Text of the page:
Entrepreneurs and start-ups need business intelligence to grow in turbulent times.
Business Intelligence (BI) plays a central role in enabling entrepreneurs, start-ups and small businesses to grow into thriving, profitable organizations.
For any organization to thrive, it requires the type of business intelligence that it can use to make strategic business decisions with confidence. That’s what Business Intelligence delivers. BI technology gives organizations the ability to track, understand, and manage its information. BI is taking on an increasingly strategic role as more organizations are looking for ways to tap into the valuable data stored in their operational systems.
Real-time information on market trends, information on vendors, consumer trends, customer purchase behavior, import/export considerations, shipping/delivery cycles, new product development sales by region…all fuel a small business’s ability to make the right kinds of decisions at the right time, especially with respect to allocating scarce resources.
But what exactly is business intelligence and how can you implement it within your organization?
According to Webopedia, the term Business Intelligence (BI) represents the tools and systems that play a key role in the strategic planning process of the corporation. These systems allow a company to gather, store, access and analyze corporate data to aid in decision-making. Generally these systems will illustrate business intelligence in the areas of customer profiling, customer support, market research, market segmentation, product profitability, statistical analysis, and inventory and distribution analysis to name a few.
According to Wikipedia, BI is a set of theories, methodologies, processes, architectures, and technologies that transform raw data into meaningful and useful information for business purposes. BI can handle large amounts of information to help identify and develop new opportunities. Making use of new opportunities and implementing an effective strategy can provide a competitive market advantage and long-term stability. [source]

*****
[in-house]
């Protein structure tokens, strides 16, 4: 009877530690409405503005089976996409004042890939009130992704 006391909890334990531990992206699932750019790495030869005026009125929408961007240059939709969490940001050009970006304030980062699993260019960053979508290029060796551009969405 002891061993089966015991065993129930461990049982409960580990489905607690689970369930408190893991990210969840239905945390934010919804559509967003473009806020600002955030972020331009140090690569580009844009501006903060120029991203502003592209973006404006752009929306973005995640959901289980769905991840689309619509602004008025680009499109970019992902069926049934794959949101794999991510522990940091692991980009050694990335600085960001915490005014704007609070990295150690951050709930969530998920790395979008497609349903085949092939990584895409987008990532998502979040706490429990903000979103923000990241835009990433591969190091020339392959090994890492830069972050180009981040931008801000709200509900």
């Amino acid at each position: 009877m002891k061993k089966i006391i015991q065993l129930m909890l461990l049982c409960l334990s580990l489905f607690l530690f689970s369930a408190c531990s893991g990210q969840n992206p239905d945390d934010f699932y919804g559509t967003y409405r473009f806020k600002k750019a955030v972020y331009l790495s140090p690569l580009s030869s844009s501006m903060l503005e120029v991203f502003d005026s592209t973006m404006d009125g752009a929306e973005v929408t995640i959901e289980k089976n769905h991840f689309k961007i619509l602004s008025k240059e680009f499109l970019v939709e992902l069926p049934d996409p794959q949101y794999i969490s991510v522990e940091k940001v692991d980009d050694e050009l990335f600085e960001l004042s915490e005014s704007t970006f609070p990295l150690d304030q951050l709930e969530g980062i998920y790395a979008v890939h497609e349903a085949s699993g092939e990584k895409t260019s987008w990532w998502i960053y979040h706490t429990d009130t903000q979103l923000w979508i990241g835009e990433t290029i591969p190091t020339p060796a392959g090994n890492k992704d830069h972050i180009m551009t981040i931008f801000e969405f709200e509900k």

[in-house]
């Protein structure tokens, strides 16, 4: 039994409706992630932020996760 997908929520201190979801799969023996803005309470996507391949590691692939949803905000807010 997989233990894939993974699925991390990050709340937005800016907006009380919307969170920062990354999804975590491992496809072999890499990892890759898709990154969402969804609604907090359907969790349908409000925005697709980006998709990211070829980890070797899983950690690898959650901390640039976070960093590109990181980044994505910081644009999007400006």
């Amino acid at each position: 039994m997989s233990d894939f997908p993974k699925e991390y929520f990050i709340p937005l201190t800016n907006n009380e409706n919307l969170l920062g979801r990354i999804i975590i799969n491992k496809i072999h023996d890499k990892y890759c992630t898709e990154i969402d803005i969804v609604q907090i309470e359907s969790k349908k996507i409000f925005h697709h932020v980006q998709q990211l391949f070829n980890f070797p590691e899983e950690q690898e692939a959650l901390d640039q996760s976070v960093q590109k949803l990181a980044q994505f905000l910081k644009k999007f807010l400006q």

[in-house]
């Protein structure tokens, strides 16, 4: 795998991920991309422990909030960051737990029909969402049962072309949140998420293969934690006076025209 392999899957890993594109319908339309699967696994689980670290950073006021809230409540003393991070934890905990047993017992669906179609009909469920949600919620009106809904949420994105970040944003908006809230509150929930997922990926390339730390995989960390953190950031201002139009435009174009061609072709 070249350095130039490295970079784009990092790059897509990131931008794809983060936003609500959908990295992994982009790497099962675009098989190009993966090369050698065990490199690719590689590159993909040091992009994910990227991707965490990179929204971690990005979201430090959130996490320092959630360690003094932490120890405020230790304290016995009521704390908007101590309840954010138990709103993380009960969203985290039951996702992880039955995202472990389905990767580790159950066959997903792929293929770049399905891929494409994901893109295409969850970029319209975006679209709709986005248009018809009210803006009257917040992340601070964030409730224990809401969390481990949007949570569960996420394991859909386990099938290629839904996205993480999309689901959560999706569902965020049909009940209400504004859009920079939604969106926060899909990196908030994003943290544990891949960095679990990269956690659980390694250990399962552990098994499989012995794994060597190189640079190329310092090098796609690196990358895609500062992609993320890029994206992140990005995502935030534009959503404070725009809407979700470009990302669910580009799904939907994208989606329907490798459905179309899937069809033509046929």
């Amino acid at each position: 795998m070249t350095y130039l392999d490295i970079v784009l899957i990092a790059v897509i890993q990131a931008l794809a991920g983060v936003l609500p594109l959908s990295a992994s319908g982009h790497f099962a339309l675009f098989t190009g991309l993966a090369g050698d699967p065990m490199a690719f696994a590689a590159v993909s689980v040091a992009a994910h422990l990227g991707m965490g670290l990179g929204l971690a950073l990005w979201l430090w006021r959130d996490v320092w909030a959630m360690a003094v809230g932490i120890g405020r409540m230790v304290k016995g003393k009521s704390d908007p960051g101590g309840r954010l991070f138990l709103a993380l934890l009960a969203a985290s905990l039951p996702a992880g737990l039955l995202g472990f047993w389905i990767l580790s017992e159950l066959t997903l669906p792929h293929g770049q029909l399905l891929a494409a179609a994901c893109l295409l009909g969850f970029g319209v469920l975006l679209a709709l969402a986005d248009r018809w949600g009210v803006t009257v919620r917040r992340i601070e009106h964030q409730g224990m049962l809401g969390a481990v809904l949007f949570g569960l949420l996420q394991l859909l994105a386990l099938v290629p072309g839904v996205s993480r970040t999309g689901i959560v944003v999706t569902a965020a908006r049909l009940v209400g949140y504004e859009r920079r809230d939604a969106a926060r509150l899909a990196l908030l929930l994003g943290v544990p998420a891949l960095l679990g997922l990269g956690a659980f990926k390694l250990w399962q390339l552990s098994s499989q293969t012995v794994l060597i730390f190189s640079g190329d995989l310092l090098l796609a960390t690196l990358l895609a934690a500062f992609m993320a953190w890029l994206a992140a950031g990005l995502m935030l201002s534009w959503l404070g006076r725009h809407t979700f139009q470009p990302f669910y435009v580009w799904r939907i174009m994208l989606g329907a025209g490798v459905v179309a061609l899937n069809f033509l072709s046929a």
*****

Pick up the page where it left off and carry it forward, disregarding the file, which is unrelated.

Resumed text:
BI technologies provide historical, current and predictive views of business operations. Common functions of business intelligence technologies are reporting, online analytical processing, analytics, data mining, process mining, complex event processing, business performance management, benchmarking, text mining, predictive analytics and prescriptive analytics.
Though the term business intelligence is sometimes a synonym for competitive intelligence (because they both support decision making), BI uses technologies, processes, and applications to analyze mostly internal, structured data and business processes while competitive intelligence gathers, analyzes and disseminates information with a topical focus on company competitors.
To build a BI infrastructure, start with your customer as the central cornerstone. Design a CRM/contact management system that allows you to capture all sorts of relevant prospect information. As you move a prospect through the lead qualification process, you will gather all sorts of information on them. At the point that you convert a qualified lead to a first time customer, you can obtain even more information on that new client.
As you migrate your client up your lifetime value ladder, keep integrating other components across you business into the CRM, from email systems to your blog, your website contact lead generation forms, your social media accounts, your client past purchase information, and then the systems, processes, and software that are embedded into your operations, from your customer care/call center, your phone support, Video and web conferencing…all the times you “TOUCH” a client can and must be captured to build a thoroughly complete picture of your clients, ESPECIALLY your most profitable clients who contribute most of your business (the 80/20 rule “Pareto principle.”)